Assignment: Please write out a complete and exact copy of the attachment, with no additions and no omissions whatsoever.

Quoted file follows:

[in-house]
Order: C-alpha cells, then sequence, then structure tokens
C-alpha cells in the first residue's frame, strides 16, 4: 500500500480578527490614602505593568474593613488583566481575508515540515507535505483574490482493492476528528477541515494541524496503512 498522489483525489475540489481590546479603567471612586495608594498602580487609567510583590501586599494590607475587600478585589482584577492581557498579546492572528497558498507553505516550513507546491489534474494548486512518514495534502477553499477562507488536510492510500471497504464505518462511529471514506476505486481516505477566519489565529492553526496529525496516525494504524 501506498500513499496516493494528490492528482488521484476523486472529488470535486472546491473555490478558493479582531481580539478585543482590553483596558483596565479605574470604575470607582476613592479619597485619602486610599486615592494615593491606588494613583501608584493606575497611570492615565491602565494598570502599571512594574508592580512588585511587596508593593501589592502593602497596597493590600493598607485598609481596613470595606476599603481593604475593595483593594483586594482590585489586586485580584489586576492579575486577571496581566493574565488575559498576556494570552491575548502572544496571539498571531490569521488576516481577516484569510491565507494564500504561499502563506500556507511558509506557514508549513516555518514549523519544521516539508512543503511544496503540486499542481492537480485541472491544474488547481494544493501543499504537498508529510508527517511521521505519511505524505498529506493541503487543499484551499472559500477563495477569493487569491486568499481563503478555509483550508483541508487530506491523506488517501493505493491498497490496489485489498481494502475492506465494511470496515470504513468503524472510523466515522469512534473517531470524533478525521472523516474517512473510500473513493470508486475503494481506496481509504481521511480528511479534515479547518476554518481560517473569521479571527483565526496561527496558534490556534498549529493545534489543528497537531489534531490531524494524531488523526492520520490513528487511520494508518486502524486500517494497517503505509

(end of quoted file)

[in-house]
Order: C-alpha cells, then sequence, then structure tokens
C-alpha cells in the first residue's frame, strides 16, 4: 500500500480578527490614602505593568474593613488583566481575508515540515507535505483574490482493492476528528477541515494541524496503512 498522489483525489475540489481590546479603567471612586495608594498602580487609567510583590501586599494590607475587600478585589482584577492581557498579546492572528497558498507553505516550513507546491489534474494548486512518514495534502477553499477562507488536510492510500471497504464505518462511529471514506476505486481516505477566519489565529492553526496529525496516525494504524 501506498500513499496516493494528490492528482488521484476523486472529488470535486472546491473555490478558493479582531481580539478585543482590553483596558483596565479605574470604575470607582476613592479619597485619602486610599486615592494615593491606588494613583501608584493606575497611570492615565491602565494598570502599571512594574508592580512588585511587596508593593501589592502593602497596597493590600493598607485598609481596613470595606476599603481593604475593595483593594483586594482590585489586586485580584489586576492579575486577571496581566493574565488575559498576556494570552491575548502572544496571539498571531490569521488576516481577516484569510491565507494564500504561499502563506500556507511558509506557514508549513516555518514549523519544521516539508512543503511544496503540486499542481492537480485541472491544474488547481494544493501543499504537498508529510508527517511521521505519511505524505498529506493541503487543499484551499472559500477563495477569493487569491486568499481563503478555509483550508483541508487530506491523506488517501493505493491498497490496489485489498481494502475492506465494511470496515470504513468503524472510523466515522469512534473517531470524533478525521472523516474517512473510500473513493470508486475503494481506496481509504481521511480528511479534515479547518476554518481560517473569521479571527483565526496561527496558534490556534498549529493545534489543528497537531489534531490531524494524531488523526492520520490513528487511520494508518486502524486500517494497517503505509